Miranda, Irving Flores and Andres Figueroa.

On March 1, 1954, Lolita and her three comrades 
calmly entered the Capitol, walked through the 
lobby and up to the visitor’s gallery above the 
chamber in the House of Representatives, which 
was in session. Shortly thereafter, Lolita gave 
the order, the Nationalists unfurled the Puerto 
Rican flag, Lolita stood up and shouted “Que Viva 
Puerto Rico Libre!” and within seconds they opened fire on the U.S. Congress.

Five congressmen were wounded in the attack. All 
four Nationalists were immediately arrested. Soon 
after the attack, the mass media launched a 
campaign to demonize the Puerto Rican independence movement.

But Lolita was not intimidated: “I am not sorry! 
I am not sorry to come and demand freedom for my 
country in any place.” As she had written on a 
note in her purse the day of the attack: “My life 
I give for the freedom of my country. This is a 
cry for victory in our struggle for independence. 
. . . The United States of America is betraying 
the sacred principles of mankind in their 
continuous subjugation of my country.” The four 
were soon convicted and given life sentences.

During the social upsurge of the 1960s and 1970s 
in Puerto Rico and the United States, more and 
more people raised the demand for the immediate 
release of the four as political prisoners and 
combatants in a just war of self-determination. 
An international campaign arose, which gained 
steam with the diplomatic and political support 
of revolutionary Cuba. The pressure paid off in 
1979, when President Jimmy Carter granted amnesty 
to Lolita Lebron, and the other nationalists,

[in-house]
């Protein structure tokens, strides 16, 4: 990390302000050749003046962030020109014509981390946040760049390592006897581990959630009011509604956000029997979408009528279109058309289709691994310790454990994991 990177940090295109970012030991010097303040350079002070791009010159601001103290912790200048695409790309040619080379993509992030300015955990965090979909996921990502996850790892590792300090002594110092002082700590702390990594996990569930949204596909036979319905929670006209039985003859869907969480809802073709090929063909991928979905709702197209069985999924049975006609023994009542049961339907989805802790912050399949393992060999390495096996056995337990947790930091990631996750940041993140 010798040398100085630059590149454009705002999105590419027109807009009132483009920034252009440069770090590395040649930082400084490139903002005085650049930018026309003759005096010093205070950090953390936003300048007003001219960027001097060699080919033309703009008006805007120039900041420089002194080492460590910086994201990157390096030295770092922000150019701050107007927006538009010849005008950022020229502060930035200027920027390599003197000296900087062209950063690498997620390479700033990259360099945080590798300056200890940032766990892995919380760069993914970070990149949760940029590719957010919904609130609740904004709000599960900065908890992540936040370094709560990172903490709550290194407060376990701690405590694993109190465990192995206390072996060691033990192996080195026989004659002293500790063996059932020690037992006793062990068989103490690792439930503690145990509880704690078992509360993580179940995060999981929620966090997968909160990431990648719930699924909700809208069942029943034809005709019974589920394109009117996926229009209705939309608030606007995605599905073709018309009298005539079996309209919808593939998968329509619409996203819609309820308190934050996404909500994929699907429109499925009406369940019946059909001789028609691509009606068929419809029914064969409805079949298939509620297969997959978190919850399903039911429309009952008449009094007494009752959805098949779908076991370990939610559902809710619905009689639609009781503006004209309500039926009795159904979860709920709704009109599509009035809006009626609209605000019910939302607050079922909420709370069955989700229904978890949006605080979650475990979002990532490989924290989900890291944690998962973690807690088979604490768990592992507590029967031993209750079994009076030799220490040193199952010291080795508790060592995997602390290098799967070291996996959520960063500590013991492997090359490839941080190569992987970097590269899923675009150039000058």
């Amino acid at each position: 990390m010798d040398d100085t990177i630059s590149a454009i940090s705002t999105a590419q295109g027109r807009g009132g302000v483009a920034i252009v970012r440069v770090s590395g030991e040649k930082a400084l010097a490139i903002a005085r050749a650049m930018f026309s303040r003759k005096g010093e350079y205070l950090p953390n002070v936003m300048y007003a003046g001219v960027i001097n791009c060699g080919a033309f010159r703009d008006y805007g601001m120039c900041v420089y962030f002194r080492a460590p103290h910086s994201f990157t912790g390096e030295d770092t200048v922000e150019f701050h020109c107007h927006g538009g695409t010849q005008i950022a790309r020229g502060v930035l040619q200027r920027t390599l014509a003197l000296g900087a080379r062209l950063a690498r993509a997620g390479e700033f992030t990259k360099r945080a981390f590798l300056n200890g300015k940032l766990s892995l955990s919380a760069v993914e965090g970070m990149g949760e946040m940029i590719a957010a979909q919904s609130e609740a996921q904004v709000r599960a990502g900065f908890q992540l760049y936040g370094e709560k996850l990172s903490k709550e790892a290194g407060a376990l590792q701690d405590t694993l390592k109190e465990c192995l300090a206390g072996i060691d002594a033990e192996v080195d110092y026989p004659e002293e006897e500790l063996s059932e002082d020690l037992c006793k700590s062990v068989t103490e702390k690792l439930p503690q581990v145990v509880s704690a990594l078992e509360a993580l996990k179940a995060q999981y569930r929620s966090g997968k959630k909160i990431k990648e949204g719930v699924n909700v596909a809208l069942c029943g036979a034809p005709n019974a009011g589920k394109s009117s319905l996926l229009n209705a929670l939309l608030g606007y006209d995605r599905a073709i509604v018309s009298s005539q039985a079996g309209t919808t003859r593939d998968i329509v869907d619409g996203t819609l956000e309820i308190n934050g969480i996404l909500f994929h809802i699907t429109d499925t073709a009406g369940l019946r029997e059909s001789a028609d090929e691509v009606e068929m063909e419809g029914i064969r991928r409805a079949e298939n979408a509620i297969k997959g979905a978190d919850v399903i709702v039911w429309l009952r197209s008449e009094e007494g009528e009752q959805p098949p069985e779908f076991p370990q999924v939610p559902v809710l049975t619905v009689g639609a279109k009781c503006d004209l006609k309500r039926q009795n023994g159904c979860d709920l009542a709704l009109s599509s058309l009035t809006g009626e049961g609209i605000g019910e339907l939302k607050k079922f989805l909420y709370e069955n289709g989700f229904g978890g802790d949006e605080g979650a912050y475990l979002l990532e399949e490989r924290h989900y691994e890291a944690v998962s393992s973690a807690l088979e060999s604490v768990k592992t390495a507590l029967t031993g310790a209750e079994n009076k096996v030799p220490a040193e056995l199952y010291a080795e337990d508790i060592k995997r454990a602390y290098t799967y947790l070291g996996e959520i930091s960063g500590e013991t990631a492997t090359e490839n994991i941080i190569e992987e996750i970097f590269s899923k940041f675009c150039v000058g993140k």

after spending 24 years in prison.

A living legacy

The action taken by Lolita Lebron and her 
comrades shocked the imperialists in Washington 
and helped stimulate the independence movement in 
Puerto Rico. Her life-long dedication to the 
cause serves as an inspiration for the next 
generation of activists and revolutionaries to 
pick up the torch of independence. With the 
recent victory of the student strike in Puerto 
Rico, and the militancy of the labor movement, 
there exists the basis for a resurgent anti-colonial struggle.

The Party for Socialism and Liberation raises 
unconditionally the banner of independence for 
Puerto Rico, regardless of the tactics the 
national liberation movement employs to expel the 
reigns of foreign oppression from its homeland. 
What Lolita and her comrades did reflected the 
fury of the colonized Puerto Rican nation and 
every subjugated people that strives for a world free of oppression.

The PSL honors the legacy of Lolita Lebron and 
sends our regards to her family and comrades 
during these hard times. As revolutionaries here 
in the colonizing country, we have a special 
responsibility to the Puerto Rican independence 
movement: to weaken imperialism from within, and 
ultimately overthrow it. We pledge to continue 
this struggle and forever raise the banner of Puerto Rico’s independence.

What Lolita yelled that day in 1954 still 
resonates today: “Que Viva Puerto Rico Libre!”